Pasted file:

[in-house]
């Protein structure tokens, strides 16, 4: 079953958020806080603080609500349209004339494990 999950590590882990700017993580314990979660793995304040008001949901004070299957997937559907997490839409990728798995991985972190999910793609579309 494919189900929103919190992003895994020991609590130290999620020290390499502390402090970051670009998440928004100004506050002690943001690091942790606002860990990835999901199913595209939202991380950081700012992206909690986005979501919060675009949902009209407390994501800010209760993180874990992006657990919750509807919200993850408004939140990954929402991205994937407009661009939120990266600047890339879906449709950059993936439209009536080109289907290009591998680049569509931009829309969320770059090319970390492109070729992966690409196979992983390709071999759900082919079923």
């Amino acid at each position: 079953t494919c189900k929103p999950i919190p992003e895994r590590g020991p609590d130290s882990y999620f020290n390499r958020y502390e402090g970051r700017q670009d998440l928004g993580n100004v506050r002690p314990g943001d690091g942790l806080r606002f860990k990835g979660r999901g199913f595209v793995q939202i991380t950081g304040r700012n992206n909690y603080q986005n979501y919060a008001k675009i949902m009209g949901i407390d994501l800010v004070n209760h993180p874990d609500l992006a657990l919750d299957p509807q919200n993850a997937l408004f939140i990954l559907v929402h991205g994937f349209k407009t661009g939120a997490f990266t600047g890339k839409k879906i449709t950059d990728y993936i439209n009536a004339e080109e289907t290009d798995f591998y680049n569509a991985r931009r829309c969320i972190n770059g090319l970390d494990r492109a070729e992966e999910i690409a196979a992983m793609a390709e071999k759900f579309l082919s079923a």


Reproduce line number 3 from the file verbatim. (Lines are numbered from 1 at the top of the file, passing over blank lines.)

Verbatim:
């Amino acid at each position: 079953t494919c189900k929103p999950i919190p992003e895994r590590g020991p609590d130290s882990y999620f020290n390499r958020y502390e402090g970051r700017q670009d998440l928004g993580n100004v506050r002690p314990g943001d690091g942790l806080r606002f860990k990835g979660r999901g199913f595209v793995q939202i991380t950081g304040r700012n992206n909690y603080q986005n979501y919060a008001k675009i949902m009209g949901i407390d994501l800010v004070n209760h993180p874990d609500l992006a657990l919750d299957p509807q919200n993850a997937l408004f939140i990954l559907v929402h991205g994937f349209k407009t661009g939120a997490f990266t600047g890339k839409k879906i449709t950059d990728y993936i439209n009536a004339e080109e289907t290009d798995f591998y680049n569509a991985r931009r829309c969320i972190n770059g090319l970390d494990r492109a070729e992966e999910i690409a196979a992983m793609a390709e071999k759900f579309l082919s079923a």